Let’s begin in Norwich. There the streets loop around three grand structures; it feels like a möbius strip, and at gloaming, the sky’s rose reflects through the gothic windows. We go first to the wrong theater, but a kindly man with white hair directs us further down the strip. We are greeted by the director, but then she knows who we are. We’re friends. The place is packed.

We’re lucky to get a row. We’re lucky to see this production, but I don’t know that yet. I’m just happy to be seeing my first bit of live theater this year.

Before going to see the Chelsea Players perform Marjorie Prime, I’d never heard of the play, but it’s been crowned in glory — a finalist for the 2015 Pulitzer Prize for Drama and a 2017 movie with actors such as Jon Hamm and Geena Davis.

I read the plot summary, but it didn’t come close to communicating the emotional power the play has. The Chelsea Players brought the characters so vividly to life that, weeks later, I am still haunted by a particular expression on Marjorie’s face, I am still thinking about what the play showed us and what it didn’t show us.

Beside me, a silvery older gentleman says — with the crackle of a bemused smile in his voice — “It looks like Faye Ringel has her own fanbase.”

“I know about this performance because of her; she’s incredible!” I say, turning away from the people I came in with. “What about you?”

“We love the Chelsea Players,” he says. “They’re just fantastic. We’ve tried to see everything for, oh, the last twenty years.”

He goes on to paint a picture of a theater troupe with an extraordinary repertoire, of a brightness in the community. The lights flash; we’re being summoned into silence, asked to become audience. The man and I smile at one another, then pay our attention stageward.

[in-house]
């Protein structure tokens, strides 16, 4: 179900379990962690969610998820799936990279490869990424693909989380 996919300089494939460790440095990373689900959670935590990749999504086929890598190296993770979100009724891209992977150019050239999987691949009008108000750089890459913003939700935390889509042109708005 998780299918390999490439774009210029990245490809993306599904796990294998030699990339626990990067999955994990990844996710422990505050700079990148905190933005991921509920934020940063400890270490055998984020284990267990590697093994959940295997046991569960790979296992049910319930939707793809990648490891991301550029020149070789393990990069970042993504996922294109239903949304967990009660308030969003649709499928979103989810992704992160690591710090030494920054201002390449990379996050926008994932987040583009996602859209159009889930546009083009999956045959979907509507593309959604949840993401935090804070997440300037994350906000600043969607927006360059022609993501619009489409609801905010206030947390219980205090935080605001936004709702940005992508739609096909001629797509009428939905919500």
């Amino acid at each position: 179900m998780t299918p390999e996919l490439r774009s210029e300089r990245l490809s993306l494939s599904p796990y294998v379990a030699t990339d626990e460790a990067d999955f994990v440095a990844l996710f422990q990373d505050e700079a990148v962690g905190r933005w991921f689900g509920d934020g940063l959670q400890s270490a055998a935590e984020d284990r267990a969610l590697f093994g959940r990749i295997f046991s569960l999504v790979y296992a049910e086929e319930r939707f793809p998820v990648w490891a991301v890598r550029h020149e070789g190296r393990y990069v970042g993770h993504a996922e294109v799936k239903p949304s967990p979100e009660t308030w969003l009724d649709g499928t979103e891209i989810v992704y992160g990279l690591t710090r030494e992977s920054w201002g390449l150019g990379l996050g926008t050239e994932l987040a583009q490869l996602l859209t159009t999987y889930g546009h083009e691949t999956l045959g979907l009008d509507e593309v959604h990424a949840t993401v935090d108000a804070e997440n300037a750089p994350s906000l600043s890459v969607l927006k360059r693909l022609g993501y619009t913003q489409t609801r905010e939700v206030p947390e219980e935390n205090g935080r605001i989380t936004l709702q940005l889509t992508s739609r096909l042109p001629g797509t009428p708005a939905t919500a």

Here’s the basic plot. Marjorie is an old woman with Alzheimer’s, being taken care of by her daughter, Theresa, and her son-in-law, John. Theresa and John have signed up for the “Prime” program via Senior Serenity, which sets you up with a holographic AI that can be given the shape, voice, and eventually personality of a person from your life. The idea is you’ll help this Prime become more like the person it looks like so it can tell you stories about your life and you’ll remember them.

Marjorie has chosen her dead husband Walter, but a young, hot version of Walter. The whole thing weirds Theresa out. Theresa is skeptical about the program, skeptical about whether or not it helps. Theresa is raw and angry and wonderful and she asks a lot of the questions that we ask. John is enthusiastic about the program; he is a compassionate, likable man, who helps feed the AI stories about Walter and Marjorie’s life.

The play marches on. We see Theresa speaking to a Marjorie Prime, because Marjorie has recently died. We see her reacting to all of these almost-Marjorie gestures, to what is exactly her mother and what isn’t. Theresa is not dealing well with her mother’s death.

The play marches on. We see John speaking to a Theresa Prime. He is quiet, gentle, and so sad. He puts the Prime away.

We see them talking with one another, all of the Primes. They only ever use lines from stories they were told but the stories have life. We, the audience, know when they’re not telling something true, but they don’t know.

The truth will out, however.

I wept.